A recent budget cutting decision by the College of Natural Sciences would not only impact the budget of the Texas Memorial Museum but are instead targeted at the entire Texas Natural Science Center, which the museum is a part of.
According to its website, the Center works to create awareness and appreciation of biological diversity, especially in Texas. In addition to the museum, the Center oversees both vertebrate and non-vertebrate paleontology labs, as well as the Texas Natural History Collections.
Edward Theriot, integrative biology professor and director of the Texas Memorial Museum, said the Center will be organized out of existence starting next fall.
Theriot said different parts of the Center’s collection have already started moving to other colleges, including the paleontological collection, which moved to the Jackson School of Geosciences last fall.
“What I have been told about the collections is as of the last discussion I had with [Linda Hicke, dean of the College of Natural Sciences], there was no plan at this time to cut the
operational funding for the collections,” Theriot said. “Technical, web and administrative support will become the responsibility of existing resources at the other entities.”
Theriot said, as of right now, more than $600,000 will be cut from the Center’s budget starting next semester. Theriot said the center had an operational budget of over $1 million before the paleontological collection was moved.
At the Faculty Council meeting last week, a resolution was passed that encourages the museum to find independent funding for its community outreach programs.
William Beckner, mathematics professor and chair-elect of the Faculty Council, worked with the Faculty Council executive council to write the resolution. He said they wrote the resolution after Mona Medhy, cell and molecular biology associate professor, emailed him and asked Faculty Council to consider the museum’s situation.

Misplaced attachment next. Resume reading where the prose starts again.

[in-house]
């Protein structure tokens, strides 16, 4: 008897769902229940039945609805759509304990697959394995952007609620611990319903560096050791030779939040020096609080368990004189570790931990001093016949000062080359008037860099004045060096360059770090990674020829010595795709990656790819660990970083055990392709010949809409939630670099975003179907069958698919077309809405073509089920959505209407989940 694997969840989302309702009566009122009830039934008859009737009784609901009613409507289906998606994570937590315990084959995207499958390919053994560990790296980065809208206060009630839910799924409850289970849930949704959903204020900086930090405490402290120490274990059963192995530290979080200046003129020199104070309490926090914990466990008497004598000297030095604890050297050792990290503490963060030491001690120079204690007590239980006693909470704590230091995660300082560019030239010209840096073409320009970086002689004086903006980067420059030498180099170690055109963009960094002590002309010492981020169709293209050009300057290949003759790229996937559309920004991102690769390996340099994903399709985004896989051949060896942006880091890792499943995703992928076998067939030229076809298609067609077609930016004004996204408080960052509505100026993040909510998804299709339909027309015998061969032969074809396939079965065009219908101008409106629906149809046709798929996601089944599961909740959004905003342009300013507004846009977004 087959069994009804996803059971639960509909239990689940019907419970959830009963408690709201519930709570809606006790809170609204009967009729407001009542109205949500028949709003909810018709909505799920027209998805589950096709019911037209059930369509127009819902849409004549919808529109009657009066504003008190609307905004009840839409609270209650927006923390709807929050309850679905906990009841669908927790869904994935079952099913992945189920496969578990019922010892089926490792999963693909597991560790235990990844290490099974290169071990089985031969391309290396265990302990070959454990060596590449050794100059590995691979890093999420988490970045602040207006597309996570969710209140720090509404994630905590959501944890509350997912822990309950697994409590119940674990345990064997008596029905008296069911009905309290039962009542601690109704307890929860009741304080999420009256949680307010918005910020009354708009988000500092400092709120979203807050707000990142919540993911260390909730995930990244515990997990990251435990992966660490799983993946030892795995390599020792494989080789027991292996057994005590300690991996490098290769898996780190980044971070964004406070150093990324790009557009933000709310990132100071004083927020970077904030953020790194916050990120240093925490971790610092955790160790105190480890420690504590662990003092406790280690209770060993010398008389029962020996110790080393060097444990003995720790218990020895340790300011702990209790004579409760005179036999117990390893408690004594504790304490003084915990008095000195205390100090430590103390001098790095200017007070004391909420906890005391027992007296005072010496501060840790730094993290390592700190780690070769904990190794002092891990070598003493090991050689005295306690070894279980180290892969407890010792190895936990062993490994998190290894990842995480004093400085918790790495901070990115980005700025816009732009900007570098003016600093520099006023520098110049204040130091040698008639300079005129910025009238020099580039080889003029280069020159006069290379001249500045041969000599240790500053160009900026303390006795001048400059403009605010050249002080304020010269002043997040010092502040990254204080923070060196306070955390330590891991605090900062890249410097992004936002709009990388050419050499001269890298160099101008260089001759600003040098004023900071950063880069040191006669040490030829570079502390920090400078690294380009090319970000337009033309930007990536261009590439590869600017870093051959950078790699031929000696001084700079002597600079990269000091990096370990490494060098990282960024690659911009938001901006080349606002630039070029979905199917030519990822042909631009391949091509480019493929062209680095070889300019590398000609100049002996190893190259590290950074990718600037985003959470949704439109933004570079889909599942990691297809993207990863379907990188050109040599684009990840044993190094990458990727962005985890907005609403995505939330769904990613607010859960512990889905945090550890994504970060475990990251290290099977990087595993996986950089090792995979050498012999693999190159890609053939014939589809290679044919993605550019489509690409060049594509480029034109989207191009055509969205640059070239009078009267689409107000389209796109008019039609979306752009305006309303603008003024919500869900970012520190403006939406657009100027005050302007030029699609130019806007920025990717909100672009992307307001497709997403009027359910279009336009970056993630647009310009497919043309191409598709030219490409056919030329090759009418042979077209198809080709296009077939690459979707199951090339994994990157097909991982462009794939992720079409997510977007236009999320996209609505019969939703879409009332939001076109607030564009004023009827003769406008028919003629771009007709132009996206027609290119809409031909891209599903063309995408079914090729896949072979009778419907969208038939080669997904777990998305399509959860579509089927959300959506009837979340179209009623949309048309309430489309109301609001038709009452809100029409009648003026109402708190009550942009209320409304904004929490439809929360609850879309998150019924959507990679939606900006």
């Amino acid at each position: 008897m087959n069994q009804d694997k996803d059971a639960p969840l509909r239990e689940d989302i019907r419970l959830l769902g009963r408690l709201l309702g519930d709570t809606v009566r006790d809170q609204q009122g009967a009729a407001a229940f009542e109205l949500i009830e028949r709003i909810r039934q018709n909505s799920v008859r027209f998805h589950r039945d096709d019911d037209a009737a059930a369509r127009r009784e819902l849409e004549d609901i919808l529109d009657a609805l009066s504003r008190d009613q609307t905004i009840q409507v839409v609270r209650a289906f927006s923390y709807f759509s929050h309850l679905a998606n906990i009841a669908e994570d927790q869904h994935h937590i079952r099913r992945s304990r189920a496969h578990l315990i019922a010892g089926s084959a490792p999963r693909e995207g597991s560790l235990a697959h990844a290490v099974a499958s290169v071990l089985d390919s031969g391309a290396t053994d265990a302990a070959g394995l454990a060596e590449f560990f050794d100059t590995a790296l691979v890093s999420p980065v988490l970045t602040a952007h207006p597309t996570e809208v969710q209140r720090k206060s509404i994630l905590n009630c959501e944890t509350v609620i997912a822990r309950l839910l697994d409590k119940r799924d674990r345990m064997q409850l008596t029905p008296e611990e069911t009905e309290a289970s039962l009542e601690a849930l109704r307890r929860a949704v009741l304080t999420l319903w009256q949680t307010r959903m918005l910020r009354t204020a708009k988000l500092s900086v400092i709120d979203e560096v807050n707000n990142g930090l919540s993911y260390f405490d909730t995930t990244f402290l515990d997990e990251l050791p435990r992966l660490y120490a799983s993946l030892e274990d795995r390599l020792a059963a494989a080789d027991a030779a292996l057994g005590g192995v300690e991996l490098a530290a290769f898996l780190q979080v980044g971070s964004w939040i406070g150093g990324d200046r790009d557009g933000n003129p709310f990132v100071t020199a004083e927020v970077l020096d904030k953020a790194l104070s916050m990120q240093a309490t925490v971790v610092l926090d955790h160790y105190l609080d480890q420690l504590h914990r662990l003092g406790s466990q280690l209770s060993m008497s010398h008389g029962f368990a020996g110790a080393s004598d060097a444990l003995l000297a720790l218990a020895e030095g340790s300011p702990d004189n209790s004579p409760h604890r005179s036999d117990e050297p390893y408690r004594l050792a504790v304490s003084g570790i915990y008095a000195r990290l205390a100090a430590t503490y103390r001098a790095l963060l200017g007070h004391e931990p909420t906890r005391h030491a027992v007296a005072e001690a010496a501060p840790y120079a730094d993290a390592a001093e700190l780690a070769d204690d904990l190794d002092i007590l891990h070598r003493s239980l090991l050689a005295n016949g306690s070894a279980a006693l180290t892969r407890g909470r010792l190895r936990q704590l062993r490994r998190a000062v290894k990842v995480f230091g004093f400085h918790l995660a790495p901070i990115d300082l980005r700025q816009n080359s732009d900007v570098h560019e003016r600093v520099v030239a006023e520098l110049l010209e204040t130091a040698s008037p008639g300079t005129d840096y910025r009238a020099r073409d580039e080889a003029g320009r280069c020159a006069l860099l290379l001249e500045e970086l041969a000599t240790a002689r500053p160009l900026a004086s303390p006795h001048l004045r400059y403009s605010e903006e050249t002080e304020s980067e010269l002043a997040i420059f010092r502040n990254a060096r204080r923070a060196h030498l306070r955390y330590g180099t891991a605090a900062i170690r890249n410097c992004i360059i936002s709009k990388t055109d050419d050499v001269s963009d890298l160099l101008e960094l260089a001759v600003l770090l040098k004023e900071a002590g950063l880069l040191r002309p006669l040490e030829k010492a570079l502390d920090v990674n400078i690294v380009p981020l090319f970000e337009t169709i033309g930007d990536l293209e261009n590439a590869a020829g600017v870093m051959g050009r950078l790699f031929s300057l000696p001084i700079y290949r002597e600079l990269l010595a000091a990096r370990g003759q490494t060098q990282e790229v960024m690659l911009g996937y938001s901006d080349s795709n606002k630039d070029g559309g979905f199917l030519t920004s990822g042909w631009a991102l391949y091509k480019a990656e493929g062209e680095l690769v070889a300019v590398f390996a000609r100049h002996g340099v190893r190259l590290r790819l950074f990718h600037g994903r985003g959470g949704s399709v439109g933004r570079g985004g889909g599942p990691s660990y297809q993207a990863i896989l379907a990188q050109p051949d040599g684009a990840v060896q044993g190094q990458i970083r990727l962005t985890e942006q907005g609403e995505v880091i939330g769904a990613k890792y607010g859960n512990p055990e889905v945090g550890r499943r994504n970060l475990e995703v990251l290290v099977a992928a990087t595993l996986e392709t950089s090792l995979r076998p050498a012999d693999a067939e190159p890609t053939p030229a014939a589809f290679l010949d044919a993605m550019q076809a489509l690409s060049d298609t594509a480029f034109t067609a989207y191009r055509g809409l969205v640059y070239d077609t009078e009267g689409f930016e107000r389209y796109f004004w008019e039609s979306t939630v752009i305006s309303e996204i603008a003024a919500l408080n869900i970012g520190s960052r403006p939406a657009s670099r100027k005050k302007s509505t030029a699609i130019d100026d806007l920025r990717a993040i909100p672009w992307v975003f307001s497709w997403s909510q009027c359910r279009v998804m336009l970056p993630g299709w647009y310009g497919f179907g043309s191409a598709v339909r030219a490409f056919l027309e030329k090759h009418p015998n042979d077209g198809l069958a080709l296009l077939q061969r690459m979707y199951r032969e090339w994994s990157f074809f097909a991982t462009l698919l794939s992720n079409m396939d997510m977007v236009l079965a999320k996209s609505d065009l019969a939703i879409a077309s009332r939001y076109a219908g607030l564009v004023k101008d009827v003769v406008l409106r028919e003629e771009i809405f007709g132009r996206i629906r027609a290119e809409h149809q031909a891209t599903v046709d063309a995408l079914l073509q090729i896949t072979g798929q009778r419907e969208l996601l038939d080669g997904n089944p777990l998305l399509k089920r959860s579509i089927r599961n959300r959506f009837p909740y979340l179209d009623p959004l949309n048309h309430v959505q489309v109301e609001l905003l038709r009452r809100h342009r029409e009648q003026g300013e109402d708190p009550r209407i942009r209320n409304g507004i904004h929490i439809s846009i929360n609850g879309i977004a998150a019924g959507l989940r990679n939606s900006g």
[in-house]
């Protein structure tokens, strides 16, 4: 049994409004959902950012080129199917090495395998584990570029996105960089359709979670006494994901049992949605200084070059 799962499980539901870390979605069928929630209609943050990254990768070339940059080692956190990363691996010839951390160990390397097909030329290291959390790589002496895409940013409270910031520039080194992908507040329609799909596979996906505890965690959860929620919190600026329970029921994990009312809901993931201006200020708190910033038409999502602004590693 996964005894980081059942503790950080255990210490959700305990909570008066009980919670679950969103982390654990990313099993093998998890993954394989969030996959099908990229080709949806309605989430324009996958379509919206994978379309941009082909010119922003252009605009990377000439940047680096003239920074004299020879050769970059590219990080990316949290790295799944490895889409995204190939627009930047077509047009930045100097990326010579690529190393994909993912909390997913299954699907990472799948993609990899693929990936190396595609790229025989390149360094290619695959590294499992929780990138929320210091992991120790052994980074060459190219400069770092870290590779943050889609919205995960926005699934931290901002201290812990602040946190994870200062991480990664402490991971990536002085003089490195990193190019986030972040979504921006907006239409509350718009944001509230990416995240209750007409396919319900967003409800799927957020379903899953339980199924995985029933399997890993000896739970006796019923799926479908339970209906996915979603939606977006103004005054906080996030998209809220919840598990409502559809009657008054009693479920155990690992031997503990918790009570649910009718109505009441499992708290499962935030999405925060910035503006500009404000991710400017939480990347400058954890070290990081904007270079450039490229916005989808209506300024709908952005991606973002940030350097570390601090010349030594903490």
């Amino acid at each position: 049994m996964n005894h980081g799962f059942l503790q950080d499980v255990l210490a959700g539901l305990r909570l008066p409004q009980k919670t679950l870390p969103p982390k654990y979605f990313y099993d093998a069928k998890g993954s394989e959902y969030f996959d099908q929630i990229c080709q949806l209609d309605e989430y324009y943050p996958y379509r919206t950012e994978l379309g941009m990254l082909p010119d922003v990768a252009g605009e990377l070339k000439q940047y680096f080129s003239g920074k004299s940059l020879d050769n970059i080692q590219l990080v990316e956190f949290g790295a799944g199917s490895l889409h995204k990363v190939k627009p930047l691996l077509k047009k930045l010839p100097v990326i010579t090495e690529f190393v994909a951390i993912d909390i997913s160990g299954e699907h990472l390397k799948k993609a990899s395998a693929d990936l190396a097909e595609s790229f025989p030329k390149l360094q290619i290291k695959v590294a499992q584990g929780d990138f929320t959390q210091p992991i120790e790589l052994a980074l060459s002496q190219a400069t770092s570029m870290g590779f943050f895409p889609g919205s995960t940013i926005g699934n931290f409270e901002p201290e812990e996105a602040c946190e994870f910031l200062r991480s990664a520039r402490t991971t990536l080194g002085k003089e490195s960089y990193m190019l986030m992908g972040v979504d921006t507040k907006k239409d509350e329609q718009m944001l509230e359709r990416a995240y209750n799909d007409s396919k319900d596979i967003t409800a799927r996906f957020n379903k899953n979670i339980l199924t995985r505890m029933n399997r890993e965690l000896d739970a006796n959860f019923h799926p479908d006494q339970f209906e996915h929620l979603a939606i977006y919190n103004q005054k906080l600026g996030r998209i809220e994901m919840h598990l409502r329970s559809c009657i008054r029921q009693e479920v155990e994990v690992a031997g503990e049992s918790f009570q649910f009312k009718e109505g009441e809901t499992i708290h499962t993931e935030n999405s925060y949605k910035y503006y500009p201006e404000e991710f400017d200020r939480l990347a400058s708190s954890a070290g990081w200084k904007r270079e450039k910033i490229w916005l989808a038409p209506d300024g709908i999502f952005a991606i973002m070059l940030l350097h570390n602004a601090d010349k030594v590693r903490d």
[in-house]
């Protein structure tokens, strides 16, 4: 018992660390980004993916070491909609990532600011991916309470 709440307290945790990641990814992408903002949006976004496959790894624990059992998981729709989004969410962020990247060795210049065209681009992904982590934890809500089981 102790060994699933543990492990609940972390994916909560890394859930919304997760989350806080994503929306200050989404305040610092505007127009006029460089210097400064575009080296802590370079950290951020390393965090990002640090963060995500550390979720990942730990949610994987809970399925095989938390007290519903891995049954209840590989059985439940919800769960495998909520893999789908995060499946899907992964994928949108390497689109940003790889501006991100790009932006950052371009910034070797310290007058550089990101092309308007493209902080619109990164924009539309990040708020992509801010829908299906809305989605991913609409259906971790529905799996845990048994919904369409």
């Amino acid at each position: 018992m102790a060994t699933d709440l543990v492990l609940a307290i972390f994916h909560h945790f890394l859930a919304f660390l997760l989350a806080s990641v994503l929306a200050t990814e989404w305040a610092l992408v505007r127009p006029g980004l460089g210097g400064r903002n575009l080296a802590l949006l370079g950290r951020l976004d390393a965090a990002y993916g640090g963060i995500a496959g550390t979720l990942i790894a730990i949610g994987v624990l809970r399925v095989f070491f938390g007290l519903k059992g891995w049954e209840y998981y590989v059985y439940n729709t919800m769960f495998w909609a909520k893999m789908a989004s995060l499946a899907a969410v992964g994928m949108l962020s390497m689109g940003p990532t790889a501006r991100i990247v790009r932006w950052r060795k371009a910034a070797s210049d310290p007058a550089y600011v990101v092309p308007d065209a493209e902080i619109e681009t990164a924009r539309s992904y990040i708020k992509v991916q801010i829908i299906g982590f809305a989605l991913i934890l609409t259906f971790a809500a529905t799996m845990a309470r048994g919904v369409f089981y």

Beckner said the goal of the resolution was to encourage the museum to look elsewhere for funding.
“I recognize the financial constraints on the University’s operating budget,” Beckner said. “The goal was to support the museum but not to tell the University how to fund it.”
Medhy said she reached out to Beckner in order to promote discussion about potential solutions to the museum’s position.
“My point was: Is there any way to help this museum financially, at least in the short term?” Medhy said. “I felt that it was important for our faculty, or anybody who is interested in this topic, to see what the University could provide besides relying simply on the College of Natural Sciences.”
Theriot said he appreciates support from the faculty, but the resolution did not change the museum’s financial situation.
“Honestly, it puzzles me,” Theriot said. “It doesn’t mean anything to us because that’s what we’ve been working toward since October, when [Hicke] told me that we were being cut. My life and the museum’s life was the same the day before the Faculty Council resolution and the same the day after. It has had no effect whatsoever.”
Theriot said he is currently working on developing a business model to establish a new source of revenue for the museum. He said the museum’s general infrastructure will have to be adjusted to remain fiscally solvent.
“I think the museum and what it does and the services it provides are going to have to be rethought from the bottom up in order to get a good grasp on what sort of recurring funding we’ll have, which should come from admissions,” Theriot said. “The first thing we need to do is get it off of life support and get through this admissions phase, [and] then see where we can go from there.”